Marxism's exploration of class dynamics has left an indelible mark on the study of sociology and political theory. By scrutinising the relationships between different classes and the structures that perpetuate inequality, Marxism invites us to critically examine the systems that shape our societies and envision alternatives that prioritise social justice and collective well-being.
Back to blog

UOL Case Bank

Upon joining, you become a valuable UOL student and gain instant access to over 2,100 case summaries. UOL Case Bank is constantly expanding. Speed up your revision with us now.

Subscribe Now

Where are our students from?

Yale University
Council of Europe
Baker Mckenzie 
University of Chicago
Columbia University
New York University
University of Michigan 
University College London (UCL)
London School of Economics (LSE)
King’s College London (KCL)
University of London
University of Manchester
University of Zurich
University of York
Brandeis University
University of Exeter
University of Sheffield
Boston University
University of Washington
University of Leeds
University of Law
Royal Holloway, University of London 
Birkbeck, University of London
SOAS, University of London
University of Kent
University of Hull
Queen’s University Belfast
Toronto Metropolitan University
Hong Kong University of Science and Technology
University of Buckingham
ESSEC Business School

  • Criminal Practice

    Diagrams and Charts

    Our carefully designed diagrams and charts will guide you through complex legal issues.

  • Criminal Law

    Clear and Succinct Definitions

    Key concepts are concisely defined to help you understand legal topics quickly.

  • Property Law

    Statutory Provisions

    Statutory provisions are provided side by side with legal concepts to help you swiftly locate the relevant legislation.

  • Public Law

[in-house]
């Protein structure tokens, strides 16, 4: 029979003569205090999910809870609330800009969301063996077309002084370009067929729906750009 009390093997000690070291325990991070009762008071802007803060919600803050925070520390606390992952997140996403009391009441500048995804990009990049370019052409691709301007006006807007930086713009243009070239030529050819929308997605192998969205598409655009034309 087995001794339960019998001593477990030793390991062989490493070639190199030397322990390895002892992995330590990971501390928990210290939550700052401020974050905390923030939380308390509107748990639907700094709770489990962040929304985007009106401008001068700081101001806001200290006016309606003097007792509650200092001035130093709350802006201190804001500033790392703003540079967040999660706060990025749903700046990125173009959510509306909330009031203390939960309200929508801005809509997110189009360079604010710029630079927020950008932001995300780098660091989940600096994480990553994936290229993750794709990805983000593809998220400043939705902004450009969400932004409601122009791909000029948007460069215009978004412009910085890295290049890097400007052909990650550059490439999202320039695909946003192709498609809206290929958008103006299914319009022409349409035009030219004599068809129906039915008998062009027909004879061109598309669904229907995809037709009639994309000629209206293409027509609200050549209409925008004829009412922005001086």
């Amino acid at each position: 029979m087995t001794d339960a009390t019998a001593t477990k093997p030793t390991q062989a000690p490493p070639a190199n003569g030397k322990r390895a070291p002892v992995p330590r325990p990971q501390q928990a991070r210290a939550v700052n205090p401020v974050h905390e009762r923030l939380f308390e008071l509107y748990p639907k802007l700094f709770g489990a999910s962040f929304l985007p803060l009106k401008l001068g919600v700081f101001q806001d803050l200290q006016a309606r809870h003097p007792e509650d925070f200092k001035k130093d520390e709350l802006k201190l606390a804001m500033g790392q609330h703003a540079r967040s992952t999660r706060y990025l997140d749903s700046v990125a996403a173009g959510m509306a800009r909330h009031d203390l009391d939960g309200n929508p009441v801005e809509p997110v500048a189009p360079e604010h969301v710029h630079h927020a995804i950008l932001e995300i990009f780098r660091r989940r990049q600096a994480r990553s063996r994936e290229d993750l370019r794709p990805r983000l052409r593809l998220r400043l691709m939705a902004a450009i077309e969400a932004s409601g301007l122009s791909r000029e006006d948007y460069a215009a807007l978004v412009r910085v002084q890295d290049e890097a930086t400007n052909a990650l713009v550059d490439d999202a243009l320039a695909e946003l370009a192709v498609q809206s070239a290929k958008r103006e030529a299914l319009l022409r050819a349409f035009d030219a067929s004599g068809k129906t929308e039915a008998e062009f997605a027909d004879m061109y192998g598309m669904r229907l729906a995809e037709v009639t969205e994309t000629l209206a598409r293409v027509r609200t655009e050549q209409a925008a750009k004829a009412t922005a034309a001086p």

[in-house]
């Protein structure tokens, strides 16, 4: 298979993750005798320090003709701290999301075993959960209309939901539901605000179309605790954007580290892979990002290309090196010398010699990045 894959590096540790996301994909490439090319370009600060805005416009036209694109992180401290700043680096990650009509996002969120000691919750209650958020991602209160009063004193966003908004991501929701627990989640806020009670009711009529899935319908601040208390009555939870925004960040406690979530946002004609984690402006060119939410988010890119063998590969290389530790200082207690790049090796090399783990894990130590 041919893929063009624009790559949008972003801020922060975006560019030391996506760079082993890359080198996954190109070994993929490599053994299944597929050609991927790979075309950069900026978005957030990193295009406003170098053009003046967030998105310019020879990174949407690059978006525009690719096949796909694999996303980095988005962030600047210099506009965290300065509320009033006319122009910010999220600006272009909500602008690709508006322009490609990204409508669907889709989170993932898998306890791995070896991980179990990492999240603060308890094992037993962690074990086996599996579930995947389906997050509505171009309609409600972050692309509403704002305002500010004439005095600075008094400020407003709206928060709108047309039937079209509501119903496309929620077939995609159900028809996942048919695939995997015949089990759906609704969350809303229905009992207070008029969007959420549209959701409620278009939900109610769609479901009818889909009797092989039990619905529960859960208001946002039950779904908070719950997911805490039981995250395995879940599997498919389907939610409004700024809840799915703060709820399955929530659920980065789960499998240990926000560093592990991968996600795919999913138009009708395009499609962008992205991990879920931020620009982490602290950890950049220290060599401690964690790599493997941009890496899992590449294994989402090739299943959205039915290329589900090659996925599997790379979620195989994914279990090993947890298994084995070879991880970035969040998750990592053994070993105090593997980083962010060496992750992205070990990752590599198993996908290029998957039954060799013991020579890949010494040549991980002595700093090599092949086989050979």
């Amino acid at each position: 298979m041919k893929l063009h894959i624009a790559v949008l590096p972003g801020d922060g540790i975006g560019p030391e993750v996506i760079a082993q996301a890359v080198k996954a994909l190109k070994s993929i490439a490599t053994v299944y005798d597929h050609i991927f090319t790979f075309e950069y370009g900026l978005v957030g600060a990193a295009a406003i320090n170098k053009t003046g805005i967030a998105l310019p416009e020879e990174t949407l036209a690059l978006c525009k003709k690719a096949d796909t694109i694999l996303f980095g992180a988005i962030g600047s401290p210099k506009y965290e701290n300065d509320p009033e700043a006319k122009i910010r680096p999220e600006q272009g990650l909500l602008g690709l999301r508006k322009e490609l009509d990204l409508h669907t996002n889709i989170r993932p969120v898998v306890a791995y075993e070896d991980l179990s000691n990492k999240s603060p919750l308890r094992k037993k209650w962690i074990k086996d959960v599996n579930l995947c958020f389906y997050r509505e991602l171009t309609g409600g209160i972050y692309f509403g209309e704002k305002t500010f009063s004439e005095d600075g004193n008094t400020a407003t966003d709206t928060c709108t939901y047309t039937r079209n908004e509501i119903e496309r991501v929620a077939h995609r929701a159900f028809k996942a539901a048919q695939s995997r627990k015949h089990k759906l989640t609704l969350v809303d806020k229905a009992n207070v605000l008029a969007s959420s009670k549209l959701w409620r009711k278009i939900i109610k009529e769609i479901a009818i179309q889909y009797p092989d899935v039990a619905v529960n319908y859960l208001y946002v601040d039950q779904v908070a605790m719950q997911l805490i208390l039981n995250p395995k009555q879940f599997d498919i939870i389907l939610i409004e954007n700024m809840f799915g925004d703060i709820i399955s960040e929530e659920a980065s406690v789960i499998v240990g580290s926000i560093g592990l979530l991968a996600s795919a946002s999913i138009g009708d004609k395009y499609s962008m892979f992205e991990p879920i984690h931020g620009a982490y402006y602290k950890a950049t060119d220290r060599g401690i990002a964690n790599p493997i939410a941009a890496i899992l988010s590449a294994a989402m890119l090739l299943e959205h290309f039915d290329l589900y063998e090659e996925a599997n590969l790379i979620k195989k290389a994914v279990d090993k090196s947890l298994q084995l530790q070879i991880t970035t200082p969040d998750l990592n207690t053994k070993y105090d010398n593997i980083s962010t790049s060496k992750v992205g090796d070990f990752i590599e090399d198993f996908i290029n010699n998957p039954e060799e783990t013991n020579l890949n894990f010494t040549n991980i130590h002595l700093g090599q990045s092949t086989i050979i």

Case Summaries

    We have summarised important cases for you so that you don't need to read long and boring cases.

  • Evidence

    Rules and Exceptions

    Rules and exceptions are clearly listed so that you know when a rule applies and when it doesn't.

  • Company Law


    Legal terms and key concepts are explained at the beginning of each chapter to help you learn efficiently.

  • Case Law

    Case law is provided side by side with legal concepts so that you know how legal principles and precedents were established.

  • Law Exam Guide

    Law Essay Guide

    You will learn essential law exam skills and essay writing techniques that are not taught in class.

  • Law Exam Guide

    Problem Question Guide

    We will show you how to answer problem questions step by step to achieve first-class results.

  • Conflict of Laws

    Structured Explanations

    Complex legal concepts are broken down into concise and digestible bullet point explanations.

  • Legal System and Method

    Legal Research

    You will learn legal research techniques with our study guide and become a proficient legal researcher.

  • Jurisprudence and Legal Theory


    All essential concepts, principles, and case law are included so that you can answer exam questions quickly.